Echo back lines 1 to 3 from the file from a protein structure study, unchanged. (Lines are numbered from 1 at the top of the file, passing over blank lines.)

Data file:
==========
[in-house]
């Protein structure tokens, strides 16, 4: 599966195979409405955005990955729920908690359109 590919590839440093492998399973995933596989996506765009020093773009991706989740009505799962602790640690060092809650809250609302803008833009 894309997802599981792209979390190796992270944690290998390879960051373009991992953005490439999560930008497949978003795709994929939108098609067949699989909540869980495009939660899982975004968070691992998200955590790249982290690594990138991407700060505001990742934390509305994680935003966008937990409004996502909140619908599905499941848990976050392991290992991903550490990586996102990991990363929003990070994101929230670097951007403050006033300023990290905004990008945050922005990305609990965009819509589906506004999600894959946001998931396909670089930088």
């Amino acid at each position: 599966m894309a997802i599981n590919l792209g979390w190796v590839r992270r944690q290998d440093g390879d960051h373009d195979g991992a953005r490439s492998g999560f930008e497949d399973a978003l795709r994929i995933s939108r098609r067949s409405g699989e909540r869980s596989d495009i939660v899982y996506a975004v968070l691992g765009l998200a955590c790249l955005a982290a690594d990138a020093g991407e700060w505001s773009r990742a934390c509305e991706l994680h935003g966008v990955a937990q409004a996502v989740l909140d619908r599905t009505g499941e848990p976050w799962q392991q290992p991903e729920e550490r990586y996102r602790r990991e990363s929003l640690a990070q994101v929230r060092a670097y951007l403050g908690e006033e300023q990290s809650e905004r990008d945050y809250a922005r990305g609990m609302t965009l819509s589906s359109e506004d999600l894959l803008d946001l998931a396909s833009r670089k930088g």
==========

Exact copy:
[in-house]
């Protein structure tokens, strides 16, 4: 599966195979409405955005990955729920908690359109 590919590839440093492998399973995933596989996506765009020093773009991706989740009505799962602790640690060092809650809250609302803008833009 894309997802599981792209979390190796992270944690290998390879960051373009991992953005490439999560930008497949978003795709994929939108098609067949699989909540869980495009939660899982975004968070691992998200955590790249982290690594990138991407700060505001990742934390509305994680935003966008937990409004996502909140619908599905499941848990976050392991290992991903550490990586996102990991990363929003990070994101929230670097951007403050006033300023990290905004990008945050922005990305609990965009819509589906506004999600894959946001998931396909670089930088």
């Amino acid at each position: 599966m894309a997802i599981n590919l792209g979390w190796v590839r992270r944690q290998d440093g390879d960051h373009d195979g991992a953005r490439s492998g999560f930008e497949d399973a978003l795709r994929i995933s939108r098609r067949s409405g699989e909540r869980s596989d495009i939660v899982y996506a975004v968070l691992g765009l998200a955590c790249l955005a982290a690594d990138a020093g991407e700060w505001s773009r990742a934390c509305e991706l994680h935003g966008v990955a937990q409004a996502v989740l909140d619908r599905t009505g499941e848990p976050w799962q392991q290992p991903e729920e550490r990586y996102r602790r990991e990363s929003l640690a990070q994101v929230r060092a670097y951007l403050g908690e006033e300023q990290s809650e905004r990008d945050y809250a922005r990305g609990m609302t965009l819509s589906s359109e506004d999600l894959l803008d946001l998931a396909s833009r670089k930088g």